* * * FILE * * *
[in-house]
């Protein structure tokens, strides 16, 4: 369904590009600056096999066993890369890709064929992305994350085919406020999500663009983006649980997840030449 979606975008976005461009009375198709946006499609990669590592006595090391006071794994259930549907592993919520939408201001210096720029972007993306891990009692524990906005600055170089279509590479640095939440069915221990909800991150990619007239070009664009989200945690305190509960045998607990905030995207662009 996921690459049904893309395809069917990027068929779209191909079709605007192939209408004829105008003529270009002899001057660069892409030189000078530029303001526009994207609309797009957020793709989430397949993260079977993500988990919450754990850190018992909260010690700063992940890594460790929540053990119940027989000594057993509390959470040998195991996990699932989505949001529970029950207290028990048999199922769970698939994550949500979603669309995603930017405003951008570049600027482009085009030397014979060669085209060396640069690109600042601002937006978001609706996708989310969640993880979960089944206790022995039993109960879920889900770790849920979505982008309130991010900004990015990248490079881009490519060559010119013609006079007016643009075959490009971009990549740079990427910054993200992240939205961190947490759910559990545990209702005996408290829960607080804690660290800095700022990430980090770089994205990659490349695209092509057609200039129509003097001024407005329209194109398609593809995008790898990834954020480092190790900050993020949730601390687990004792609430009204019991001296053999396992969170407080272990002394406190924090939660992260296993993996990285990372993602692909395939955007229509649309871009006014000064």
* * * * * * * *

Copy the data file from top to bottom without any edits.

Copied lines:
[in-house]
């Protein structure tokens, strides 16, 4: 369904590009600056096999066993890369890709064929992305994350085919406020999500663009983006649980997840030449 979606975008976005461009009375198709946006499609990669590592006595090391006071794994259930549907592993919520939408201001210096720029972007993306891990009692524990906005600055170089279509590479640095939440069915221990909800991150990619007239070009664009989200945690305190509960045998607990905030995207662009 996921690459049904893309395809069917990027068929779209191909079709605007192939209408004829105008003529270009002899001057660069892409030189000078530029303001526009994207609309797009957020793709989430397949993260079977993500988990919450754990850190018992909260010690700063992940890594460790929540053990119940027989000594057993509390959470040998195991996990699932989505949001529970029950207290028990048999199922769970698939994550949500979603669309995603930017405003951008570049600027482009085009030397014979060669085209060396640069690109600042601002937006978001609706996708989310969640993880979960089944206790022995039993109960879920889900770790849920979505982008309130991010900004990015990248490079881009490519060559010119013609006079007016643009075959490009971009990549740079990427910054993200992240939205961190947490759910559990545990209702005996408290829960607080804690660290800095700022990430980090770089994205990659490349695209092509057609200039129509003097001024407005329209194109398609593809995008790898990834954020480092190790900050993020949730601390687990004792609430009204019991001296053999396992969170407080272990002394406190924090939660992260296993993996990285990372993602692909395939955007229509649309871009006014000064």